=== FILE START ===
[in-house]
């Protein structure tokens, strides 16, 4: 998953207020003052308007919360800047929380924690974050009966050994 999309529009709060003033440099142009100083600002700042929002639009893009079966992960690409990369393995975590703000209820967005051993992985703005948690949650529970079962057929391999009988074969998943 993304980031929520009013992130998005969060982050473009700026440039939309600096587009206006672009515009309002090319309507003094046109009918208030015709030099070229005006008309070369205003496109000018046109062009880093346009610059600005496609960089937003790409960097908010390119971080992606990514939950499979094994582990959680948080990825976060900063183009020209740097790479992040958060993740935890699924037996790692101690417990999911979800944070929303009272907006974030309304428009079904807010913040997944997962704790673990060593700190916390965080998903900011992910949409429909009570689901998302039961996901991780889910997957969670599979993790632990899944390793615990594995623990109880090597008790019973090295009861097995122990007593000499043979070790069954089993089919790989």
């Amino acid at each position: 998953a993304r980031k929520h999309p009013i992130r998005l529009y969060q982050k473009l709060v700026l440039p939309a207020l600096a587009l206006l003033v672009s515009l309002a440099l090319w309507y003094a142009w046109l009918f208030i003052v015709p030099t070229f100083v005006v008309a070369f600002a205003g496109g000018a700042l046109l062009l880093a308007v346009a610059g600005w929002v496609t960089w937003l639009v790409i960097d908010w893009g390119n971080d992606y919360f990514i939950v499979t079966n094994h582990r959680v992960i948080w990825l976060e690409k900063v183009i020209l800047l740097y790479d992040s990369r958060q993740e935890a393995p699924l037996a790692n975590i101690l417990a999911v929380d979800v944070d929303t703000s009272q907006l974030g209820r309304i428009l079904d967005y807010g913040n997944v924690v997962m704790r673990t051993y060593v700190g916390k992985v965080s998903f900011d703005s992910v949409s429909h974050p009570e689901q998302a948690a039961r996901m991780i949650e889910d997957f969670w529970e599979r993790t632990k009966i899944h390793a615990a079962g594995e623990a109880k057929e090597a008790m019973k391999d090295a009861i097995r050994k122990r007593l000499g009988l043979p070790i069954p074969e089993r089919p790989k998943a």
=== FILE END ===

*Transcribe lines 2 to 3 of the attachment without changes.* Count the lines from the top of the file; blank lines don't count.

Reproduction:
């Protein structure tokens, strides 16, 4: 998953207020003052308007919360800047929380924690974050009966050994 999309529009709060003033440099142009100083600002700042929002639009893009079966992960690409990369393995975590703000209820967005051993992985703005948690949650529970079962057929391999009988074969998943 993304980031929520009013992130998005969060982050473009700026440039939309600096587009206006672009515009309002090319309507003094046109009918208030015709030099070229005006008309070369205003496109000018046109062009880093346009610059600005496609960089937003790409960097908010390119971080992606990514939950499979094994582990959680948080990825976060900063183009020209740097790479992040958060993740935890699924037996790692101690417990999911979800944070929303009272907006974030309304428009079904807010913040997944997962704790673990060593700190916390965080998903900011992910949409429909009570689901998302039961996901991780889910997957969670599979993790632990899944390793615990594995623990109880090597008790019973090295009861097995122990007593000499043979070790069954089993089919790989």
């Amino acid at each position: 998953a993304r980031k929520h999309p009013i992130r998005l529009y969060q982050k473009l709060v700026l440039p939309a207020l600096a587009l206006l003033v672009s515009l309002a440099l090319w309507y003094a142009w046109l009918f208030i003052v015709p030099t070229f100083v005006v008309a070369f600002a205003g496109g000018a700042l046109l062009l880093a308007v346009a610059g600005w929002v496609t960089w937003l639009v790409i960097d908010w893009g390119n971080d992606y919360f990514i939950v499979t079966n094994h582990r959680v992960i948080w990825l976060e690409k900063v183009i020209l800047l740097y790479d992040s990369r958060q993740e935890a393995p699924l037996a790692n975590i101690l417990a999911v929380d979800v944070d929303t703000s009272q907006l974030g209820r309304i428009l079904d967005y807010g913040n997944v924690v997962m704790r673990t051993y060593v700190g916390k992985v965080s998903f900011d703005s992910v949409s429909h974050p009570e689901q998302a948690a039961r996901m991780i949650e889910d997957f969670w529970e599979r993790t632990k009966i899944h390793a615990a079962g594995e623990a109880k057929e090597a008790m019973k391999d090295a009861i097995r050994k122990r007593l000499g009988l043979p070790i069954p074969e089993r089919p790989k998943a």